Stem Cell Essay

1366 Words May 10th, 2013 6 Pages
Stem Cell 2
The debate and controversy on stem cell research is so pervasive and passionate that we can get lost in the argument. Let us first explain what the definition of stem cell is: A stem cell is a “generic” cell that can make exact copies of itself indefinitely. In addition, a stem cell has the ability to produce specialized cells for various tissues in the body such as heart muscle, brain tissue, and liver tissue. Scientists are able to maintain stem cells forever, developing them into specialized cells as needed. There are two basic types of stem cell:
Embryonic stem cells- these are obtained from either aborted fetuses or fertilized eggs that are left over from in vitro fertilization (IVF). They are useful for medical and
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Those that promote this point of view would have you believe that life at conception and at the prime of life and at termination are the same values. To set straight this persistent concept, just ask yourself, if you had to decide between the life of a beloved member of your family in their prime or a one day old embryo, wouldn't the decision be obvious.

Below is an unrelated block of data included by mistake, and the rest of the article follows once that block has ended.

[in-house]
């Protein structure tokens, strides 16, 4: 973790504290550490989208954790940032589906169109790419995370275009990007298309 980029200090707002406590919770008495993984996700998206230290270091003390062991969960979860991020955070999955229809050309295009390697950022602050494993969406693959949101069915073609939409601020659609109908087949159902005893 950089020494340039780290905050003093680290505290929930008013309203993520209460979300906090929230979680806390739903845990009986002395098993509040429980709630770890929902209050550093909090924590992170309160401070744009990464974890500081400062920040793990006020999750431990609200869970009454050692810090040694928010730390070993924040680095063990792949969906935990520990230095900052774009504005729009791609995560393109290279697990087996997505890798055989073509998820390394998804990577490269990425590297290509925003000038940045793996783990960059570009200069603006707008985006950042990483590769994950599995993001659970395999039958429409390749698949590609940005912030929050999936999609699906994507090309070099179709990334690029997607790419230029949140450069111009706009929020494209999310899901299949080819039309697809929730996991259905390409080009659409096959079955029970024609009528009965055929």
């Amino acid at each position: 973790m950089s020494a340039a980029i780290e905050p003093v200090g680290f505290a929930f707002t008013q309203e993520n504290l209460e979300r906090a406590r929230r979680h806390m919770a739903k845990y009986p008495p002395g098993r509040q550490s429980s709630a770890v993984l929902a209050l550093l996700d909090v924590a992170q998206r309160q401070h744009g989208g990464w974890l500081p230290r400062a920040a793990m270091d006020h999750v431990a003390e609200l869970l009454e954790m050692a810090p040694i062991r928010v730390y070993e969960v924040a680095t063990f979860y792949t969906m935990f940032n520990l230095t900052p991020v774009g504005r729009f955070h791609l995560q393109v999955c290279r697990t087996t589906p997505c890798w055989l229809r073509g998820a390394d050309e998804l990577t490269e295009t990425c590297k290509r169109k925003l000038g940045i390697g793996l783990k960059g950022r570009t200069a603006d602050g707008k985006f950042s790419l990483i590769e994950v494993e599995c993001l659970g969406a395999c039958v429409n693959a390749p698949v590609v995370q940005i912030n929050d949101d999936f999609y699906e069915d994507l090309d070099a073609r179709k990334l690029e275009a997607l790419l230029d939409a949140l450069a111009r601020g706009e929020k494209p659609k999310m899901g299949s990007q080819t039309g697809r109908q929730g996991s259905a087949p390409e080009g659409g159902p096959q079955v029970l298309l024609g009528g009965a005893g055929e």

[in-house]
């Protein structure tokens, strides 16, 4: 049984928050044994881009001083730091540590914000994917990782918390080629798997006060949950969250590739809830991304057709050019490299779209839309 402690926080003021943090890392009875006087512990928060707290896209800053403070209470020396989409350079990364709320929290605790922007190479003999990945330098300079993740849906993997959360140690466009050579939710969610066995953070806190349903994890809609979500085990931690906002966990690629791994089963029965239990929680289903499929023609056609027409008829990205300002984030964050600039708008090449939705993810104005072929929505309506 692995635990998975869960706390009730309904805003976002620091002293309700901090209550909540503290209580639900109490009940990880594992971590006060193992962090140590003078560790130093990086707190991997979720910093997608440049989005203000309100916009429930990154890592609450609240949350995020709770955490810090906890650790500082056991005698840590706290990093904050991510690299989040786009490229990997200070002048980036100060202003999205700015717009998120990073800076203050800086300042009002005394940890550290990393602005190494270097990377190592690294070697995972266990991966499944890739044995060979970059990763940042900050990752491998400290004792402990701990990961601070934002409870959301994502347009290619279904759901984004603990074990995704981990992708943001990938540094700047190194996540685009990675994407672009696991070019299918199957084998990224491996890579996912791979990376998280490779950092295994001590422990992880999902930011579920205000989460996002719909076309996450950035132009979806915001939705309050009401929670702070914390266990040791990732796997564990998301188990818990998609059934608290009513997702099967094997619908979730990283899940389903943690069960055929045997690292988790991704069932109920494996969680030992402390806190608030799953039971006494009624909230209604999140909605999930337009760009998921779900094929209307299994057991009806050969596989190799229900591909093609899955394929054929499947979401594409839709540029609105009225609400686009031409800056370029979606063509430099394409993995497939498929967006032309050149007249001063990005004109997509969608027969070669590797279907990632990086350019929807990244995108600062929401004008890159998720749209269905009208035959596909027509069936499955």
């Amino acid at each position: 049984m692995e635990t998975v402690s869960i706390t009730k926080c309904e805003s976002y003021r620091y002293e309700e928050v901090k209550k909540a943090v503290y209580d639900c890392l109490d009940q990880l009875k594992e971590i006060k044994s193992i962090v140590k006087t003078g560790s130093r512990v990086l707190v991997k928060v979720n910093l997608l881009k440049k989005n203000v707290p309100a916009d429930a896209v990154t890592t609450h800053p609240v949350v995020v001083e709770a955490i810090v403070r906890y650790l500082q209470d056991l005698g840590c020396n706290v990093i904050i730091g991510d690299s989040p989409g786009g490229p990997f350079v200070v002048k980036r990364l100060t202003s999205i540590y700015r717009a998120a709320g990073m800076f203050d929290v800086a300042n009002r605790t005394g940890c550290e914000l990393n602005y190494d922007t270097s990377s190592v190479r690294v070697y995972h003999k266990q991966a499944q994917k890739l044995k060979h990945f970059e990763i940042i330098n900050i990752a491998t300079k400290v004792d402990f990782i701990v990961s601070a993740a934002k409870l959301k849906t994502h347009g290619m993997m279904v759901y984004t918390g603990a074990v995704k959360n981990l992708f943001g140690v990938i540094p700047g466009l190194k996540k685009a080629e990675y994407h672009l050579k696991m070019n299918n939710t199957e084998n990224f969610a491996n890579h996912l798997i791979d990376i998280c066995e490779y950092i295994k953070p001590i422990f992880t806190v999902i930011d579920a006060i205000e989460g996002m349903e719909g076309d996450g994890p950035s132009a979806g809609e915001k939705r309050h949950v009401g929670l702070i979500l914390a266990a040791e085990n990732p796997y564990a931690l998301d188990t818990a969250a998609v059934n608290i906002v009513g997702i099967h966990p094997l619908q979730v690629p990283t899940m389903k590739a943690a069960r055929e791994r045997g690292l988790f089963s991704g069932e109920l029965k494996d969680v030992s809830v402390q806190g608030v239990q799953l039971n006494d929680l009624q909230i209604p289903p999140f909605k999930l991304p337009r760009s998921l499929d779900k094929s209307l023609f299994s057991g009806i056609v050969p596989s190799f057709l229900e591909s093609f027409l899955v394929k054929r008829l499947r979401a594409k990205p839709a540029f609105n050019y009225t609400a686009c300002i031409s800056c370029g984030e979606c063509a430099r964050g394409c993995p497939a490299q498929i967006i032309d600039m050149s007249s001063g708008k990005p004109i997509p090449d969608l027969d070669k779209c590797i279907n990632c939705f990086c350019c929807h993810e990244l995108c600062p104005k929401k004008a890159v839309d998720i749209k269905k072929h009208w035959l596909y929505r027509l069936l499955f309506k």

When we hear about stem cell research one tends to not pay attention to what it is. But when the media begins to talk about it and show society what the debate and controversy surrounding stem cell research is about, then we begin to listen and ask questions about what stem cell research is. We live in interesting and exciting times and not a day goes by without reading news media accounts reporting on the unbelievable pace of medical technology advancement. But these advancements, as welcome as they may be, often lead us into difficult bioethical dilemmas.
Embryonic stem cell research gets most of the media's attention, but adult stem cell research has actually been far more successful in providing cures for serious illnesses and it does so without harming human life in the process. But
Stem Cell 4 who is going to fund this so call wonderful break through in medical technology? Many Californians support stem cell research but are unwilling to give drug and biotech companies a blank taxpayer check to develop it. In November 2004 California voters approved Prop 71 which

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